'Small steps' changing lives in Fruitland Park




The majority of the congregation at Community United Methodist Church in Fruitland Park may be retired men and women living in The Villages, but on Wednesdays, children outnumber seniors on the church campus.

Volunteers at Community UMC in Fruitland Park have been working with children at the school next door for 20 years. Nearly 50 people are signing up weekly to work and play with students at Fruitland Park Elementary School.

Thanks to a 20-year mission to serve neighborhood children, the congregation invites more than 120 elementary school students every Wednesday during the school year—referring to it as Wonderful Wednesdays—to learn about everything from cooking to puppetry, sign language and how to play the ukulele. It’s a free program serving Fruitland Park Elementary School next door and one of many activities the church offers to families in the community.

“There are a lot of children hurting,” said Faye Umble, children and education minister at Community UMC. “Children need to have people love them and care for them and have people on their side. People are looking for acceptance.”

Florida Conference Bishop Ken Carter has made “Our Kids,” a program promoting and nurturing school-church partnerships, one of his major initiatives. He hopes that all Florida United Methodist churches will connect with a local school, where the need is great and where there are “at-risk” students. It is a grassroots effort.

At Community UMC, children have been the focus for many years, even before they hired a full-time children’s minister 10 years ago, Umble said.

Retired businesswoman Joyce Hone, 70, has been volunteering in the children’s program for four years and says it’s a “perfect” opportunity for people like her to serve.

“I’m away from my grandkids,” Hone said. “My talents are minimal, but I like spending time with these kids. I can’t say enough good things about this program.”

The church in Fruitland Park has about 50 volunteers on campus each week and hundreds of children involved in various programs, including 30 regularly attending Sunday school.

“People want to see numbers, but that is not what this ministry is about,” Umble said. “There are too many people who are hurting and lost, and it’s hard for them to focus on their spiritual life. When you need a home or food or clothing, you aren’t thinking about going to church. People just want to know that you care about them.”

Her senior pastor agrees.

“Get the idea of church growth out of your head,” Rev. Daryl Allen said. “Of course, bathe the whole thing in prayer. Sometimes, taking that first step is scary. We have consistent conversations with the church and pray about it.”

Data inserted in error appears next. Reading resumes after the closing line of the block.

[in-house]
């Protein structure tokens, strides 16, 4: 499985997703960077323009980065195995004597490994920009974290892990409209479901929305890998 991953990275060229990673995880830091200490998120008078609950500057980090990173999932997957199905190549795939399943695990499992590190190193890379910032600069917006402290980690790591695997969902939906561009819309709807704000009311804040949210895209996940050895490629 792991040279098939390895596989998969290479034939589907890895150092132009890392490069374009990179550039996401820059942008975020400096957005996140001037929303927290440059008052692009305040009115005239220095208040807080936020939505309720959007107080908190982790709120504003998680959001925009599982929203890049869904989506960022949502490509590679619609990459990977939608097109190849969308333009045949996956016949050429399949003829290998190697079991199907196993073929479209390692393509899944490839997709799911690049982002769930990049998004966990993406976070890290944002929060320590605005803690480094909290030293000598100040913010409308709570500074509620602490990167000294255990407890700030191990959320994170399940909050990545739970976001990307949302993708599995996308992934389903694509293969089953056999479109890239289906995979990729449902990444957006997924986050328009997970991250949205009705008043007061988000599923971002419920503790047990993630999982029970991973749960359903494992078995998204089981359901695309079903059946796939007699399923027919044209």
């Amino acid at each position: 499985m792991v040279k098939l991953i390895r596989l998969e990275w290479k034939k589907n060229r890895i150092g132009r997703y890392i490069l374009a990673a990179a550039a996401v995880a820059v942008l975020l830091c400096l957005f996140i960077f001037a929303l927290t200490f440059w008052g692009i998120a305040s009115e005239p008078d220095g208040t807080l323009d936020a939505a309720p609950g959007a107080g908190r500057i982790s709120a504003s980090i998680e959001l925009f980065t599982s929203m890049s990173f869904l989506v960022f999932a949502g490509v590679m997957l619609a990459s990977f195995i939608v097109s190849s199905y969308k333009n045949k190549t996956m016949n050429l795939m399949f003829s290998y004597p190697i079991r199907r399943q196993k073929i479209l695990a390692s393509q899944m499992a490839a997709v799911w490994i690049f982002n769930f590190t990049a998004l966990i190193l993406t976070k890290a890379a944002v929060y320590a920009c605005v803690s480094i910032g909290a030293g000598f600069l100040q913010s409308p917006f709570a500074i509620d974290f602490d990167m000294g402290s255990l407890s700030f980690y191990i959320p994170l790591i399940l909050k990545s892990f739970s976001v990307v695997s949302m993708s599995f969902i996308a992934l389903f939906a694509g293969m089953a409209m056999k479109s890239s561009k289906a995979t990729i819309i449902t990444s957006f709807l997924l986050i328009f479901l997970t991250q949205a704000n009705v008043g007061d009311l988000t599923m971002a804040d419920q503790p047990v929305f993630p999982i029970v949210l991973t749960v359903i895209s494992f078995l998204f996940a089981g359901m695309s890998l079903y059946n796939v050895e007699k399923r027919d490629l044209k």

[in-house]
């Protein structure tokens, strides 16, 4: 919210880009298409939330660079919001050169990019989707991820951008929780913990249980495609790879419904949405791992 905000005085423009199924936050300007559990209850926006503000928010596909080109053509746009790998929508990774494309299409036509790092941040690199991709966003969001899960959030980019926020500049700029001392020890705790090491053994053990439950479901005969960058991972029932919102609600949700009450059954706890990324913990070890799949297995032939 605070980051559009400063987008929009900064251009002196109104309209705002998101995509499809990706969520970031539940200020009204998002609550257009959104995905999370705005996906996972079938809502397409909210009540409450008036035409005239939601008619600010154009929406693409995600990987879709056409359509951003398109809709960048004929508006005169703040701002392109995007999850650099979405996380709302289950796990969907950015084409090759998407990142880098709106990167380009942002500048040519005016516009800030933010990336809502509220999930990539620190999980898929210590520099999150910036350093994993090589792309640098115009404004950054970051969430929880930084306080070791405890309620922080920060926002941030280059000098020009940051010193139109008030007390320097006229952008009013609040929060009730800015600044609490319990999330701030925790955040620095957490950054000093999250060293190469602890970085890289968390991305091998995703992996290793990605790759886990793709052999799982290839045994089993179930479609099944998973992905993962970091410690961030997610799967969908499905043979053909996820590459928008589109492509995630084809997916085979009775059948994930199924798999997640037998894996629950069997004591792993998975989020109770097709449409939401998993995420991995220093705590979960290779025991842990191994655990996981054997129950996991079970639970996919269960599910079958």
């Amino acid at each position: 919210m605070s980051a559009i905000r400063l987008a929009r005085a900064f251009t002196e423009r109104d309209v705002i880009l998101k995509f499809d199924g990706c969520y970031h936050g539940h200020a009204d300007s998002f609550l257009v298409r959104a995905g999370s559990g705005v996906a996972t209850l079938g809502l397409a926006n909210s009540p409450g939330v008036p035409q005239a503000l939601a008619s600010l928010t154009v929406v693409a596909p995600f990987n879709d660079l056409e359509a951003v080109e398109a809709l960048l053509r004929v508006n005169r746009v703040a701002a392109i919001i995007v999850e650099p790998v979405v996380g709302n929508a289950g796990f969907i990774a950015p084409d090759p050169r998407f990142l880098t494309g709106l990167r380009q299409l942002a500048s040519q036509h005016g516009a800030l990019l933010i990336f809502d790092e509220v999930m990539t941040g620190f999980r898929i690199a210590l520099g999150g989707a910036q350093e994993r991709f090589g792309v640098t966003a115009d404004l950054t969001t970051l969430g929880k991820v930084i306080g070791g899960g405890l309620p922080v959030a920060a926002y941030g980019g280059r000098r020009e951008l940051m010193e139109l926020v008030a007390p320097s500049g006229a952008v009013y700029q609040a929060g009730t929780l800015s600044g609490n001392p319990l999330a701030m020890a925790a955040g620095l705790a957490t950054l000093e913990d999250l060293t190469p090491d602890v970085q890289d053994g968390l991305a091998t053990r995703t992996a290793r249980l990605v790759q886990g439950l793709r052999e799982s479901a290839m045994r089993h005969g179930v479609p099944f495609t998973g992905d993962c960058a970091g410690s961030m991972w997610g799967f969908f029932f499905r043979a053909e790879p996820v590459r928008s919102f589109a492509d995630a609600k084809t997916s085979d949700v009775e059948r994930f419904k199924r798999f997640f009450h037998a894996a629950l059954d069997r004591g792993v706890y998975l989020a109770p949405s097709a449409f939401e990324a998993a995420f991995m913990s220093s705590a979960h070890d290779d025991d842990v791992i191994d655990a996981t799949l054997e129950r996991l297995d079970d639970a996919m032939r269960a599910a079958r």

Though Allen has only been at the church for two years, he is as committed to serving the children and families of the community as those with longer tenures.

In addition to learning puppetry, sign language and cooking, students participating in the "Wonderful Wednesdays" program are given the chance to play the ukulele.

“The community we serve is blue collar,” Allen said. “We knew we had to support them. I knew the vast majority of the children (at the neighboring elementary school) were on free and reduced lunch. We have the resources. We have the time. I think it is vitally important to be God’s witness in the community.”

Both he and Hone said the mission is made easier by the devotion and enthusiasm of Umble, who was recently honored by the city of Fruitland Park with a proclamation of “Faye Umble Day” on Sept. 17 because of all that she has done for the community’s children.

As the children’s minister, Umble said she spends time with her volunteers helping them in the school-church mission.

“She really encourages us,” Hone said. “She is open. She always has a smile. She has a lot of energy. We do have high school and college-age volunteers, too, and Faye coordinates all of us.”

In addition to Wonderful Wednesdays, the church also offers one-on-one tutoring. This year, 15 children are receiving weekly instruction from 15 congregation volunteers. The church hosts a Boy Scouts of America troop and Cub Scouts troop. They provide backpacks and school supplies at the start of the school year, an Easter egg hunt and a Halloween pumpkin patch.

Last year, they opened their family center building to the Fruitland Park Elementary School’s robotics club for what is expected to be an annual competition for fourth and fifth-graders.

Umble said she has seen God at work through the school-church partnership, especially when she sees children bring their families into a relationship with God.

“A lot of times, we don’t know the effect we have on the families,” Umble said. “(But) it is the most unselfish thing we can do.”

Umble said any church could get involved in the lives of their neighborhood’s children through local schools. She encourages small steps.

“Meet with the school administrations and ask them what they need most,” she said. “Find out your neighborhood’s demographics. It’s okay to start off small, but cast a vision. Find out that thing that you can do to help. Then build relationships with people.”

--Julie Cole is a freelance writer based in Gainesville.


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